Feeling Crafty: Exploding with Fun


Spray bottle Fireworks

Painting Fireworks

Yesterday, we decided to do an Independence Day craft.  Once again, I pulled out my handy dandy roll of paper, stapled it to the fence and we spray painted some lovely fireworks.  All you need is, a paper plate, paint, spray bottle(s), and paper.  First you, cut triangle shapes out of the plate to resemble a firework.

A paper plate firwork template

Then, you hold the plate on your paper, and start spraying it with a paint and water mixture.  Maybe 5 ounces of water and a few squirts of paint.  The more paint, the darker the color.  But, if it is too thick, it might clog up your spray bottle.  We hung our paper up so we had drippy paint, you are probably better off laying your paper flat.  I just told the kids that it was a falling firework after it was done exploding.

Spraying her fireworks

It looks cool when you over lap with different colors.  We had only one spray bottle, so we switched to red after a little while.  Some other fun things to apply paint on paper are medicine droppers and old bath toys that squirt.  Submerge them under a paint/water solution in a bowl and fill them up and squirt or drop the color onto your canvas!

Piper’s cousin, Nautica, is here visiting and she wants to have a lemonade stand with Piper after seeing the pictures of the last one.  So, our art work has turned into our lemonade sign.  Nautica is 9 and loves Ramona and Beezus and the girls spent the whole afternoon pretending that they were Ramona and Beezus, and Tatum was the baby sister Roberta.  Nautica even wanted to misspell our lemonade sign like Ramona does, but I didn’t think that was a good business move. 😉

Lemonade and Rockets...what a combo

Fun with Rockets

Well, I was going to leave this craft out since my ultimate goal was to launch these bad boys and after visiting various hobby shops it was a no go.  It all started when Piper and I rented a DVD from the library called, Popular Mechanics for Kids.  The show was about spaceships and there was a short segment on how to make a rocket at home, and I figured that a kid is never too young to learn about drag, propulsion, and force, right?  Okay, really we thought that a real rocket that could blast off into the air seemed cool.  First you need a toilet paper roll and a paper towel roll. (But if you don’t have enough, you can do what I did and I bought poster board, cut a piece about the size of a piece of paper, wrapped it around an empty wrapping paper roll and hot glued it.  Plus, it made for some pretty festive rockets too.)  You can add fins and a nose (highly technical terms, I know).  The fins are just triangles cut out of cardboard, and the nose is a triangular shape, folded together to make a cone.  And then we glued it on the top.  To attach the two pieces together, you need a roll from plastic wrap or aluminum foil because it is smaller and will fit snugly.  I used the wrapping paper roll and cut about a 3 inch piece off.  I glued it to the inside of the bottom.  And then if your goal is to just make a rocket, then you can glue it to the top piece as well.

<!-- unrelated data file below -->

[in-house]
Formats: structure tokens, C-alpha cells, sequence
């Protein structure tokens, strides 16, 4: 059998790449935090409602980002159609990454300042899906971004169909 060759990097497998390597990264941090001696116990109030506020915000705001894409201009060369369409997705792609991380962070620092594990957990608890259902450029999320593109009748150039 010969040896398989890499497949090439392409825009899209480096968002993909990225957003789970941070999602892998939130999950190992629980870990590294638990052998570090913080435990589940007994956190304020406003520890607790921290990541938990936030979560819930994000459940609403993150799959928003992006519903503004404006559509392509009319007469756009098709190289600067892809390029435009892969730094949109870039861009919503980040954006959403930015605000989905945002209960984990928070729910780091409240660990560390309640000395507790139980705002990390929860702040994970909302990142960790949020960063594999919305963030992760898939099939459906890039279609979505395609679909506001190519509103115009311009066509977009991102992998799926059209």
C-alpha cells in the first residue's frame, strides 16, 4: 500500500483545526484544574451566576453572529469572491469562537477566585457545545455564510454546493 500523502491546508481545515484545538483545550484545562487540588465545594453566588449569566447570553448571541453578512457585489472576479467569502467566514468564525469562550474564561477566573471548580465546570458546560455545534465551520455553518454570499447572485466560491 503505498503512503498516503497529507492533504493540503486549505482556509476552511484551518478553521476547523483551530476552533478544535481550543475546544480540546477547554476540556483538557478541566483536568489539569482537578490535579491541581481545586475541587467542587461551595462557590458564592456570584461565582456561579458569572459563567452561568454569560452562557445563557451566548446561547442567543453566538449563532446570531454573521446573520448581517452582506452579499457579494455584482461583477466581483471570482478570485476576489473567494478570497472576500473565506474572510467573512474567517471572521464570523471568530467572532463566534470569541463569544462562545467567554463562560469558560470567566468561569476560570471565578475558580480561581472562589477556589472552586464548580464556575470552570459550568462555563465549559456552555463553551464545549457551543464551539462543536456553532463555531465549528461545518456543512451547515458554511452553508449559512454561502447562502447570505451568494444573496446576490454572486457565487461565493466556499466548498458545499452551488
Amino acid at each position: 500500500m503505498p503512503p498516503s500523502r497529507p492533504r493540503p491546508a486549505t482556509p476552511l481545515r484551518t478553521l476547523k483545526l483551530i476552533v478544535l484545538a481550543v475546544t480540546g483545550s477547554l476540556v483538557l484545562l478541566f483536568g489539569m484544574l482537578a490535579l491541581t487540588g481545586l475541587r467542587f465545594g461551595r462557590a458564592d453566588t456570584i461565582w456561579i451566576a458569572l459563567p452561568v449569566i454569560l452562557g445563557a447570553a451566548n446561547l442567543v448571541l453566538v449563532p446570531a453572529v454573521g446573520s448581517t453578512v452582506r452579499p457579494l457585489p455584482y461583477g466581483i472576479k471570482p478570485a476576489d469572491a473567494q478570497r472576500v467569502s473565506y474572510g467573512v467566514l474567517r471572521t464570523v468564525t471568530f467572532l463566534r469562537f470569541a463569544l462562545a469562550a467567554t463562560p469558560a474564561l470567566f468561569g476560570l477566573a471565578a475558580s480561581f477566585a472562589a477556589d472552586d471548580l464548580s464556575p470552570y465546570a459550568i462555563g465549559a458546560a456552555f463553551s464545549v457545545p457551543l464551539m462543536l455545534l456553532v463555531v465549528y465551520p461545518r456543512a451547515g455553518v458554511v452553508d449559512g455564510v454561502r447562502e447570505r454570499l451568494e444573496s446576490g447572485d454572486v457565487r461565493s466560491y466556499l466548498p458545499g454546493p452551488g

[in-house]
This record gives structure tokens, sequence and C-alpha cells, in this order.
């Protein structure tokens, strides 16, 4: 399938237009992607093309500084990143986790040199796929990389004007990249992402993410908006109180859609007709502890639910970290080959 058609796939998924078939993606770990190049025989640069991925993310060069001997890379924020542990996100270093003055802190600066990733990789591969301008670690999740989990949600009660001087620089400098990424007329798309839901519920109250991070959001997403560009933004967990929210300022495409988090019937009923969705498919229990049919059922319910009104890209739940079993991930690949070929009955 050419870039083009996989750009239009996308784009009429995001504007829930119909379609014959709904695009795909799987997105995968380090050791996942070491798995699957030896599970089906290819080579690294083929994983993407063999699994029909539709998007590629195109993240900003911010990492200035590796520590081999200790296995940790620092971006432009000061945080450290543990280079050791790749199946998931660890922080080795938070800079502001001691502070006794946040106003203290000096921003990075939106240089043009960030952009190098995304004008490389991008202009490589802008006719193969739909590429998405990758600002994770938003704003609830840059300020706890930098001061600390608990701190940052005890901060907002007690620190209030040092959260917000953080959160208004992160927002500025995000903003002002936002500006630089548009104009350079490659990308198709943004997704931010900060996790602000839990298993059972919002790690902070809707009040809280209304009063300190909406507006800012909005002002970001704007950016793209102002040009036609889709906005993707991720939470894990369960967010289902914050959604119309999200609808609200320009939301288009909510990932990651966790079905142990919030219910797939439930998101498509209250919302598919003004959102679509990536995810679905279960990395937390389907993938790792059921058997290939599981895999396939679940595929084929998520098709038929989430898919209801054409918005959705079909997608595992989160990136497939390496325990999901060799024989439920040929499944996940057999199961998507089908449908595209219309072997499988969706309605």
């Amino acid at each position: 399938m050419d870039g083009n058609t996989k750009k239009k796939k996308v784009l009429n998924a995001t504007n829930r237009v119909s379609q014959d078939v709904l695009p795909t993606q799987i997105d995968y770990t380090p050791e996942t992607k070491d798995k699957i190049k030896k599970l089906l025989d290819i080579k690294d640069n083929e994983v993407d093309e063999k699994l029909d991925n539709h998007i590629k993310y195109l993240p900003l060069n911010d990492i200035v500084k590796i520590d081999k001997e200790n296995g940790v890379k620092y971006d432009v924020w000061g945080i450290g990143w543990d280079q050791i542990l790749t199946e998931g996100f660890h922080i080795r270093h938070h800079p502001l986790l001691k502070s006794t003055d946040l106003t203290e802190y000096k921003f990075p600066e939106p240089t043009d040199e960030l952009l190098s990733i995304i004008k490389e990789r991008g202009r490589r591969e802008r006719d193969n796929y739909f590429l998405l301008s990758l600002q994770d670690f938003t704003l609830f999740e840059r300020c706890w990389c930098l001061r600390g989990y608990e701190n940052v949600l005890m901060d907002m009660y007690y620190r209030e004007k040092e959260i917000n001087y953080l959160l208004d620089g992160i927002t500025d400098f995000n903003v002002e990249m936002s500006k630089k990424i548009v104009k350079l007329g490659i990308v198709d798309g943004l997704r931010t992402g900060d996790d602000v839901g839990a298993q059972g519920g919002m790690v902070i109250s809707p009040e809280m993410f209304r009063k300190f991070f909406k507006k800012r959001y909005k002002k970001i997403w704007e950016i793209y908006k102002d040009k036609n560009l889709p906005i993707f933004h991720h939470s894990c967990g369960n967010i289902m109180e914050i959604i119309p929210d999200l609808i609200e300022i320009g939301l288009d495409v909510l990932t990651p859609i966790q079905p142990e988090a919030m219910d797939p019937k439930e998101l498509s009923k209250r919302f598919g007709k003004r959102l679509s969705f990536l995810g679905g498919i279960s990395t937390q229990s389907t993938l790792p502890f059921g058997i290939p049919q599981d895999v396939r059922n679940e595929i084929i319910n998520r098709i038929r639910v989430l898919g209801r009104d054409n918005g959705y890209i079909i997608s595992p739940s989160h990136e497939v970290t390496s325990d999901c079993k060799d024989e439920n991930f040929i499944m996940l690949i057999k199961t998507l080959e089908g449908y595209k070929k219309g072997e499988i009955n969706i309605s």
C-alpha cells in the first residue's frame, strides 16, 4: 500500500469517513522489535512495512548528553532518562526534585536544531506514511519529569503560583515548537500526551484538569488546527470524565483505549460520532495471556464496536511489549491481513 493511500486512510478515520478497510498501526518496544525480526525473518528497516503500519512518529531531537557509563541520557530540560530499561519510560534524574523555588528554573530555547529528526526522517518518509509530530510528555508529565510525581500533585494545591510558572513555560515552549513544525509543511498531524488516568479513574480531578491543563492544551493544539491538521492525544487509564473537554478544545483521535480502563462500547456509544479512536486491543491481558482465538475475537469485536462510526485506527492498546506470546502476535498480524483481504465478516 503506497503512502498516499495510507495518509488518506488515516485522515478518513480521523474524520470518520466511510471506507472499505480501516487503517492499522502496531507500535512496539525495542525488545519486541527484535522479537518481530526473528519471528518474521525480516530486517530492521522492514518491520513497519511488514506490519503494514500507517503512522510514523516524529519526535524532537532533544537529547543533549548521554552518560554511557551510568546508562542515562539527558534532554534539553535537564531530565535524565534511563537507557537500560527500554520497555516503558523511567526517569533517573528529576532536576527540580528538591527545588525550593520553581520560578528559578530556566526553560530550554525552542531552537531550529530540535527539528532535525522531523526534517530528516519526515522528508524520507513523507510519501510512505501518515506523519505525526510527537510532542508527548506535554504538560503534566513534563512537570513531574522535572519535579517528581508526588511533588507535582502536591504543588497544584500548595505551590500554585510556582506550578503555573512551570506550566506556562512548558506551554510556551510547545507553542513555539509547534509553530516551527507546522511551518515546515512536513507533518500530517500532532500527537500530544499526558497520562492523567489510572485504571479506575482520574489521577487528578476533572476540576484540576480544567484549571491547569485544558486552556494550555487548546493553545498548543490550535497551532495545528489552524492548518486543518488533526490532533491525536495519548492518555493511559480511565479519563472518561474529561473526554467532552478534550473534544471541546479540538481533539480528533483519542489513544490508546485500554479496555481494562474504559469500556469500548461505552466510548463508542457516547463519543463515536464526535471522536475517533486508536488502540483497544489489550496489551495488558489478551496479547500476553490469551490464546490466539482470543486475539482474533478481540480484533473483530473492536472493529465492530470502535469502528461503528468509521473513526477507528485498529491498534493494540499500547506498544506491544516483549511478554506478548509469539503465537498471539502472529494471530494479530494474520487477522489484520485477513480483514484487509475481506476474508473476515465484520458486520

Me looking ridiculous with my nephew, Isaiah

BUT, if you want to try and launch your rocket, you may want to attach a parachute first!  Cut the handles off of a plastic bag and use thread about 12inches long to attach to each corner.  Tie all 4 pieces of thread into one knot.  Next, you need a rubber band cut to make it a string, or about a 4 inch piece of elastic.  tape the knot from the parachute to the center of the elastic.  Now, attach with hot glue or tape, the elastic into each section of your rocket.  Stuff the parachute in and fit the two pieces together!

And so that’s what I did and I figured I would buy CO2 cartridges and insert them and somehow light them.  I thought it would be easy, but not so.  I had done a CO2 car in middle school, so I figured it couldn’t be that dangerous if a class full of middle schoolers were working with explosives.  But I guess rockets don’t work that way.  Apparently you have to buy rocket engines and a launch pad and a battery operated fuse kit, and so on.  My little rocket project was going to turn into a $40 investment, and I wasn’t ready for that.  So, now we have rockets for the sake of rockets, not for blasting off into space.  I figure sometime in the future we will buy a kit and then we will have all the pieces when we want to make and launch our own.

And last, but not least, a water balloon fight is always exploding with fun.  Piper and her cousins had a blast and it cost me $1, now that’s a deal.  Even Tatum thought it was great and was shaking with excitement saying, “ooh, ooh”.

This is Tatum's "Oooohh" face


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